During the first five months of the current fiscal year, the government increased its expenditures under grants and subsidies. In particular, under grants, government spending is focused on social protection (BISP & poverty alleviation) and Covid-19 (vaccine procurement). While subsidies to the power sector have also witnessed a sharp rise during the period under review. Thus, an increase in both grants and subsidies has been attributed to a significant rise in current expenditures.

With the start of the fifth Covid wave driven by the Omicron variant, the expenditure side may come under further pressure. However, the government will continue to follow a prudent expenditure management strategy while giving importance to the priority sectors so that the growth momentum may not be disrupted. On the revenue side, during the first half of current fiscal year, FBR (Federal Board of Revenue) exceeded its revenue target by 10.9 percent. In absolute terms, revenue amounting to Rs2,919.7 billion was collected against the target of Rs2,633.2 billion, which is Rs286.5 billion more than the six-monthly target. Collection during the first half of the current fiscal year was also higher by Rs715.6 billion in absolute and by 32.5 percent in percentage terms.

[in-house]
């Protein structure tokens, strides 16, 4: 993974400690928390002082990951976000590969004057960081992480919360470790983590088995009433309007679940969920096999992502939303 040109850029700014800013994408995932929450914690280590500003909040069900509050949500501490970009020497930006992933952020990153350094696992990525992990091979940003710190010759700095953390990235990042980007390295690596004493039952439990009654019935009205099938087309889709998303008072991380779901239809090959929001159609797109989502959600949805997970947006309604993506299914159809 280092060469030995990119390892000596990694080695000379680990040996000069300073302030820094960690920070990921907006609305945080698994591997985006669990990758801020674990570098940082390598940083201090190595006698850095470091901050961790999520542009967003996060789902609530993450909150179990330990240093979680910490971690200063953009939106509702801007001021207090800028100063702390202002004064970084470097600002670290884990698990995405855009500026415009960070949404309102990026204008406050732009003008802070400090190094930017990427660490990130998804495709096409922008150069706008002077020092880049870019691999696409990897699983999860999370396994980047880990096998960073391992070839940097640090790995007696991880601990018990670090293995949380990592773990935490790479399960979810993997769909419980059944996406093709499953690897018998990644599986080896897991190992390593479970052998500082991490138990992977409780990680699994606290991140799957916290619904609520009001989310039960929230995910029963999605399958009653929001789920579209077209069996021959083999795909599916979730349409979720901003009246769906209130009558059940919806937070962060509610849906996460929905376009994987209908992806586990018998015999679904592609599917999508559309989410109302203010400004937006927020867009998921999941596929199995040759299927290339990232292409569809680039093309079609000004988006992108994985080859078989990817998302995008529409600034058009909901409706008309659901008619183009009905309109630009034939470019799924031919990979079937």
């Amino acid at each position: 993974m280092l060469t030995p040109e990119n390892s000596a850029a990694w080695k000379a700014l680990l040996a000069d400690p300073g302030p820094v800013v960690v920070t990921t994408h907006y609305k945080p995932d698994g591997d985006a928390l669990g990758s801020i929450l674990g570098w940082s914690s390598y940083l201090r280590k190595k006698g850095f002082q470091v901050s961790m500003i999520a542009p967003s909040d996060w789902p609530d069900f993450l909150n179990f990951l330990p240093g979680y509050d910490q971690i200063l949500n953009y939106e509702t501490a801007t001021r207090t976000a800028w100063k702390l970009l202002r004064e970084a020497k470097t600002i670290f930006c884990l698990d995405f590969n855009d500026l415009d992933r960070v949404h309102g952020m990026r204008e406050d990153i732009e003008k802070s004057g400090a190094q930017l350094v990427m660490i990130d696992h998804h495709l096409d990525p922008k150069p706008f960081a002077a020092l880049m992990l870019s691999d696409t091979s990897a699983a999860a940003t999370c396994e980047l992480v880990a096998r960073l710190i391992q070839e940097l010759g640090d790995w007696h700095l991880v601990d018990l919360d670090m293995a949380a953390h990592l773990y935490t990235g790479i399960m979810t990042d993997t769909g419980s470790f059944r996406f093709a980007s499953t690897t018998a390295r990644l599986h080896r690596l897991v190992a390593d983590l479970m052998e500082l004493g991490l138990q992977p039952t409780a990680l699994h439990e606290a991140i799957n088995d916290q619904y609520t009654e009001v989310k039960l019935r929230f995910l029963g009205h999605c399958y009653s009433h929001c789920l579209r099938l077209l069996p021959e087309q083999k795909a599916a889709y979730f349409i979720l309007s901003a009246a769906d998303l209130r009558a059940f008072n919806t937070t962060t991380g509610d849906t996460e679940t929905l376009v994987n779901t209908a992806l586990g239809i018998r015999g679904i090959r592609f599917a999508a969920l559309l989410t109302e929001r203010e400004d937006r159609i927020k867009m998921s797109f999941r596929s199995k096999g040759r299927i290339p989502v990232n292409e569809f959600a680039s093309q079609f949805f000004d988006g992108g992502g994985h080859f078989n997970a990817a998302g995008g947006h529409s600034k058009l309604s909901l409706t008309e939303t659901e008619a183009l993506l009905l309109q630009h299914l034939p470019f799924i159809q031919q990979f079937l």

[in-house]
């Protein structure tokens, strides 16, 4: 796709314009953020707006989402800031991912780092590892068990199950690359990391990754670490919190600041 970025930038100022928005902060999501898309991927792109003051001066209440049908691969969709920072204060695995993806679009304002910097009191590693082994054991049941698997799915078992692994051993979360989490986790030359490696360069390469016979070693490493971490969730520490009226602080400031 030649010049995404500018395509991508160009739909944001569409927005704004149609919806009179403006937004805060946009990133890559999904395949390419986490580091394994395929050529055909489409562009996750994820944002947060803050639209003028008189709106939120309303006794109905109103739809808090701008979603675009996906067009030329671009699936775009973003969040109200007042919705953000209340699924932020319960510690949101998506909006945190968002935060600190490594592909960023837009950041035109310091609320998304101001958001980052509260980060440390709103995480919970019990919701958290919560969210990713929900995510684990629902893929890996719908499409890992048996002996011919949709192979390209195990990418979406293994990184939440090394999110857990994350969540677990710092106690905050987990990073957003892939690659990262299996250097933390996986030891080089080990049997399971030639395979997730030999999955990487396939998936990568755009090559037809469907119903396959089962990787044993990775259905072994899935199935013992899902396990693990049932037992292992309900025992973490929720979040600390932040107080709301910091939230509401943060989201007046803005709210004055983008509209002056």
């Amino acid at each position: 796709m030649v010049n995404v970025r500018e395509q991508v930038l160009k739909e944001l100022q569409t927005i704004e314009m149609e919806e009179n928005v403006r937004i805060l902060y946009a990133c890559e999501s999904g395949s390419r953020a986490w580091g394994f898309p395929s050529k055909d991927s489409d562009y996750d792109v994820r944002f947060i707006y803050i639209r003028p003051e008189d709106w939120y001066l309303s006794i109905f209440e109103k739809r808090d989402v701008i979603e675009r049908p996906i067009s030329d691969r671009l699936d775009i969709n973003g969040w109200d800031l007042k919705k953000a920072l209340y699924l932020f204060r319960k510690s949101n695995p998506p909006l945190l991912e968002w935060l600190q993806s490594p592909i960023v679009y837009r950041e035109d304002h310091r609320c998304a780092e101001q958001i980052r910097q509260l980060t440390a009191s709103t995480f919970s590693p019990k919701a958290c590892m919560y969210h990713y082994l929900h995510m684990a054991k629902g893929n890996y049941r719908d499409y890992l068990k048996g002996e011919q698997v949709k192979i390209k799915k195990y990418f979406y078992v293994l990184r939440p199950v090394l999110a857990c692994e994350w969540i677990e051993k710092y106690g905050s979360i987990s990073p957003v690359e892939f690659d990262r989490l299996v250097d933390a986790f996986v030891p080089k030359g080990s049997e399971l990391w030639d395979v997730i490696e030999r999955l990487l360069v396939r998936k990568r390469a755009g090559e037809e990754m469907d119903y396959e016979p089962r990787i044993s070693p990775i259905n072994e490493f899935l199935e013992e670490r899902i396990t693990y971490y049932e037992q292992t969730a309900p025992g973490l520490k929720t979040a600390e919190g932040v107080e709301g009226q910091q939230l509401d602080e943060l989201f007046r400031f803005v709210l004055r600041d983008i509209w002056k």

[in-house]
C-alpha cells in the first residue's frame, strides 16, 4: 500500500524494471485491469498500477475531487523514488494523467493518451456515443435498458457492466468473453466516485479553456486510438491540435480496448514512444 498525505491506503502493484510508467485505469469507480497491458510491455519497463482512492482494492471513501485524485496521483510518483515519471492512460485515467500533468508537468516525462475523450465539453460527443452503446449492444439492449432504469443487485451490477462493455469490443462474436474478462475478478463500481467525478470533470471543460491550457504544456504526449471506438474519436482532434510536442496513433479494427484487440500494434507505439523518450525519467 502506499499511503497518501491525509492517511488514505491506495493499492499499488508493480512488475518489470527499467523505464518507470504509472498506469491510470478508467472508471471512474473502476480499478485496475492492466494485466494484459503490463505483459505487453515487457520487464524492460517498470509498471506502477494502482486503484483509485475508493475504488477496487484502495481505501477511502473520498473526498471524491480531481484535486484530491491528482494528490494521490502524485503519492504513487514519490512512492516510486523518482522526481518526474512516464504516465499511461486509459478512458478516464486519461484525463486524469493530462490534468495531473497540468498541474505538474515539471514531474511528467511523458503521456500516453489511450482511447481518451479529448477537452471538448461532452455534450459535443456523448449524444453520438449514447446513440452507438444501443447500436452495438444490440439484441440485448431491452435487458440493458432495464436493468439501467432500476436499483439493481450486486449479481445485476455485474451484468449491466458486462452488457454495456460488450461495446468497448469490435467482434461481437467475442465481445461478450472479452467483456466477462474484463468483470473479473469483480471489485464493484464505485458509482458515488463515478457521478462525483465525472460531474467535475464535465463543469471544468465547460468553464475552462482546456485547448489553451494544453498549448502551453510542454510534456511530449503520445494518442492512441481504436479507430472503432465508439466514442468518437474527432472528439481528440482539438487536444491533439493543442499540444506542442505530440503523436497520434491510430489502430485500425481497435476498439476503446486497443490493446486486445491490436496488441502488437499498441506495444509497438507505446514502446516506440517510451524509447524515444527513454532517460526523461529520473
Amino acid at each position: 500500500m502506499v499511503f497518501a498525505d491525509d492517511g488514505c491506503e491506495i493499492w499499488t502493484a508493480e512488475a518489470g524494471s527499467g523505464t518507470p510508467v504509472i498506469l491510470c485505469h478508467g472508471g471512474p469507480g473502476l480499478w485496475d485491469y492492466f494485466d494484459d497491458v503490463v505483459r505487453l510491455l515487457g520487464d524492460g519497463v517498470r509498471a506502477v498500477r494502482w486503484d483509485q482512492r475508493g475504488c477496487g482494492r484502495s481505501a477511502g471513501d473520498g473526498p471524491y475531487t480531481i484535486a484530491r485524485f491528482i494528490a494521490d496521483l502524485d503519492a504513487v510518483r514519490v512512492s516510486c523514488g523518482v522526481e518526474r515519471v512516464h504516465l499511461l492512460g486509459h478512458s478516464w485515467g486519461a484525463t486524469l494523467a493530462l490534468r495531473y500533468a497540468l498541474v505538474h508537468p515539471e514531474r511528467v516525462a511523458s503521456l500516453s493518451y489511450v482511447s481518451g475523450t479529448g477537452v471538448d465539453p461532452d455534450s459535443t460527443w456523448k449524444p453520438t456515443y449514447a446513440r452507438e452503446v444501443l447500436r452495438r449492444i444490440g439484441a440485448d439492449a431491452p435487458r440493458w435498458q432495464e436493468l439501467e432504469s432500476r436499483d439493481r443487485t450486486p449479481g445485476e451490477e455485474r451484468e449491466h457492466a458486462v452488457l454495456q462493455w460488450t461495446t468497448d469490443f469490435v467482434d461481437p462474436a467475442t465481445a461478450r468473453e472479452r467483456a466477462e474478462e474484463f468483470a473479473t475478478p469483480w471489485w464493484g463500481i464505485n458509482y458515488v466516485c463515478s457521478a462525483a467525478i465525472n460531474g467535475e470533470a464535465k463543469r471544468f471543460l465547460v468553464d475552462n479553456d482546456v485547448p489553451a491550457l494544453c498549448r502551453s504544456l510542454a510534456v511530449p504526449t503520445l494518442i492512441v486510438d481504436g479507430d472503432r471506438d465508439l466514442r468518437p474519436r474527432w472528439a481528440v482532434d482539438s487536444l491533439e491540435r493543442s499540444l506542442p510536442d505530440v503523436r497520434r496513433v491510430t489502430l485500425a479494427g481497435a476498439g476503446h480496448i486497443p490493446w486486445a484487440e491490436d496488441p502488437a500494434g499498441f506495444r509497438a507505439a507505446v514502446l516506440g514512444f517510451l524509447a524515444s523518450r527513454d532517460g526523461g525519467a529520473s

Moreover, FBR has been able to achieve more than 50 percent of its annual target during the first half of the fiscal year for the first time. The normal trend is that around 45 percent of the annual target is achieved during the first half of the financial year. The momentum in revenue collection generated by FBR during the first half of the current fiscal year indicates the FBR will not only be able to meet its annual revenue collection targets but will surpass it by a fair margin.